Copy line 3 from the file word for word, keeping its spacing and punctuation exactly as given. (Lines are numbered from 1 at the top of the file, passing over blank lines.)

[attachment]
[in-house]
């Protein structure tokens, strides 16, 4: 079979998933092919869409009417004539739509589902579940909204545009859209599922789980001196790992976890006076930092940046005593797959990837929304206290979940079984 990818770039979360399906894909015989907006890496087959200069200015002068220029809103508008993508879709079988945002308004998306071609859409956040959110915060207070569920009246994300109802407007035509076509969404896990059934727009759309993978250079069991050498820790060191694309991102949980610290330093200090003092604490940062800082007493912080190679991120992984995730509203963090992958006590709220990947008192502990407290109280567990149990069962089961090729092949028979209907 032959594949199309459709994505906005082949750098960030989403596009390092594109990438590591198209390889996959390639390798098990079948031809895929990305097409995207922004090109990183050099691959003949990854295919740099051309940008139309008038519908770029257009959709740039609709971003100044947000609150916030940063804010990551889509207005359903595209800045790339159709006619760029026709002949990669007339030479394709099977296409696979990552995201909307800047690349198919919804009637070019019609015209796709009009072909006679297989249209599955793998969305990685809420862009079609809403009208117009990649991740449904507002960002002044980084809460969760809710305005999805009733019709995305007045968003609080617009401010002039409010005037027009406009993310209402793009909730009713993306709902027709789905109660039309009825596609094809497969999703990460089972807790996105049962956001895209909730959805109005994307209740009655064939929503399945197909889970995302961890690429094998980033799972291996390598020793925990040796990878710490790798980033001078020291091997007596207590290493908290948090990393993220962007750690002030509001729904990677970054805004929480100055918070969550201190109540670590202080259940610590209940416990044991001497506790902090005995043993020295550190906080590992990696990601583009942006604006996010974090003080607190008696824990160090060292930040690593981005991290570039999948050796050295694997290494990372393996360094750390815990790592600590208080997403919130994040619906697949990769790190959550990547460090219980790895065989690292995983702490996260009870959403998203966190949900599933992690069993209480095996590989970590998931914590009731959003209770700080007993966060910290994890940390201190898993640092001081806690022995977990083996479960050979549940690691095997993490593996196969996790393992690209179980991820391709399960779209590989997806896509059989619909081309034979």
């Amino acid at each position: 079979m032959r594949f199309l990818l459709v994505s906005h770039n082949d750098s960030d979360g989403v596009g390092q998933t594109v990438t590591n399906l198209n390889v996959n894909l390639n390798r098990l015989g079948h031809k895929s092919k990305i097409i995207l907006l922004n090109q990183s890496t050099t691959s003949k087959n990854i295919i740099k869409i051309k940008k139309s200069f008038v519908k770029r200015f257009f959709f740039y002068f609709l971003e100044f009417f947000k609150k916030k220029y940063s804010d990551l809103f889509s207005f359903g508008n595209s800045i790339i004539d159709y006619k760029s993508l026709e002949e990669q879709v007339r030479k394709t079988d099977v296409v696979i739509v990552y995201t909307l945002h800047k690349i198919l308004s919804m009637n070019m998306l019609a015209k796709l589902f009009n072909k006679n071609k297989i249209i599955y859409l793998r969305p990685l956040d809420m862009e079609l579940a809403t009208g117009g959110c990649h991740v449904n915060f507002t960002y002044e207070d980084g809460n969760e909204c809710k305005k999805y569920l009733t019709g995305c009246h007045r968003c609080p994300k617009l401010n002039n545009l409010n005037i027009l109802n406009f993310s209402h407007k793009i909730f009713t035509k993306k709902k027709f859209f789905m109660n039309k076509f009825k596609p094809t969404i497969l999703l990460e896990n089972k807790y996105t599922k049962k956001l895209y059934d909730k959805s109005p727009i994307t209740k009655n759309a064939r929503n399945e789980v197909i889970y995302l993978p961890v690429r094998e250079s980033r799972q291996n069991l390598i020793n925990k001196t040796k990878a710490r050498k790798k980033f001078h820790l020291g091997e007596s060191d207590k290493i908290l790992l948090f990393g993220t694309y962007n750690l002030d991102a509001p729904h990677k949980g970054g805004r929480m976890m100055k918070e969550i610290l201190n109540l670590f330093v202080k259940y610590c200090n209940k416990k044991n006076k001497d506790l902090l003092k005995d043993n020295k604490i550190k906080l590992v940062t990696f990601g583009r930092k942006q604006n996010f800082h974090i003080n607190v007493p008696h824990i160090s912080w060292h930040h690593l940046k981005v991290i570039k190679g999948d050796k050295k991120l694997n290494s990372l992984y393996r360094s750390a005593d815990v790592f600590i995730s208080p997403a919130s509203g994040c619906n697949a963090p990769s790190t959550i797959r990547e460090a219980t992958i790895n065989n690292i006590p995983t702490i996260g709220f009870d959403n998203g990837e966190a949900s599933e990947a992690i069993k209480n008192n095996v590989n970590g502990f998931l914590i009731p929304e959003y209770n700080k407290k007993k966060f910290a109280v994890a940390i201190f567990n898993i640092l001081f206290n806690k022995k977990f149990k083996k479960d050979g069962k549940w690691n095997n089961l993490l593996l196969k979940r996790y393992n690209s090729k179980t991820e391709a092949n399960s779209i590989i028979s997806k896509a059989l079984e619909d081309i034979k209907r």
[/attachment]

């Amino acid at each position: 079979m032959r594949f199309l990818l459709v994505s906005h770039n082949d750098s960030d979360g989403v596009g390092q998933t594109v990438t590591n399906l198209n390889v996959n894909l390639n390798r098990l015989g079948h031809k895929s092919k990305i097409i995207l907006l922004n090109q990183s890496t050099t691959s003949k087959n990854i295919i740099k869409i051309k940008k139309s200069f008038v519908k770029r200015f257009f959709f740039y002068f609709l971003e100044f009417f947000k609150k916030k220029y940063s804010d990551l809103f889509s207005f359903g508008n595209s800045i790339i004539d159709y006619k760029s993508l026709e002949e990669q879709v007339r030479k394709t079988d099977v296409v696979i739509v990552y995201t909307l945002h800047k690349i198919l308004s919804m009637n070019m998306l019609a015209k796709l589902f009009n072909k006679n071609k297989i249209i599955y859409l793998r969305p990685l956040d809420m862009e079609l579940a809403t009208g117009g959110c990649h991740v449904n915060f507002t960002y002044e207070d980084g809460n969760e909204c809710k305005k999805y569920l009733t019709g995305c009246h007045r968003c609080p994300k617009l401010n002039n545009l409010n005037i027009l109802n406009f993310s209402h407007k793009i909730f009713t035509k993306k709902k027709f859209f789905m109660n039309k076509f009825k596609p094809t969404i497969l999703l990460e896990n089972k807790y996105t599922k049962k956001l895209y059934d909730k959805s109005p727009i994307t209740k009655n759309a064939r929503n399945e789980v197909i889970y995302l993978p961890v690429r094998e250079s980033r799972q291996n069991l390598i020793n925990k001196t040796k990878a710490r050498k790798k980033f001078h820790l020291g091997e007596s060191d207590k290493i908290l790992l948090f990393g993220t694309y962007n750690l002030d991102a509001p729904h990677k949980g970054g805004r929480m976890m100055k918070e969550i610290l201190n109540l670590f330093v202080k259940y610590c200090n209940k416990k044991n006076k001497d506790l902090l003092k005995d043993n020295k604490i550190k906080l590992v940062t990696f990601g583009r930092k942006q604006n996010f800082h974090i003080n607190v007493p008696h824990i160090s912080w060292h930040h690593l940046k981005v991290i570039k190679g999948d050796k050295k991120l694997n290494s990372l992984y393996r360094s750390a005593d815990v790592f600590i995730s208080p997403a919130s509203g994040c619906n697949a963090p990769s790190t959550i797959r990547e460090a219980t992958i790895n065989n690292i006590p995983t702490i996260g709220f009870d959403n998203g990837e966190a949900s599933e990947a992690i069993k209480n008192n095996v590989n970590g502990f998931l914590i009731p929304e959003y209770n700080k407290k007993k966060f910290a109280v994890a940390i201190f567990n898993i640092l001081f206290n806690k022995k977990f149990k083996k479960d050979g069962k549940w690691n095997n089961l993490l593996l196969k979940r996790y393992n690209s090729k179980t991820e391709a092949n399960s779209i590989i028979s997806k896509a059989l079984e619909d081309i034979k209907r």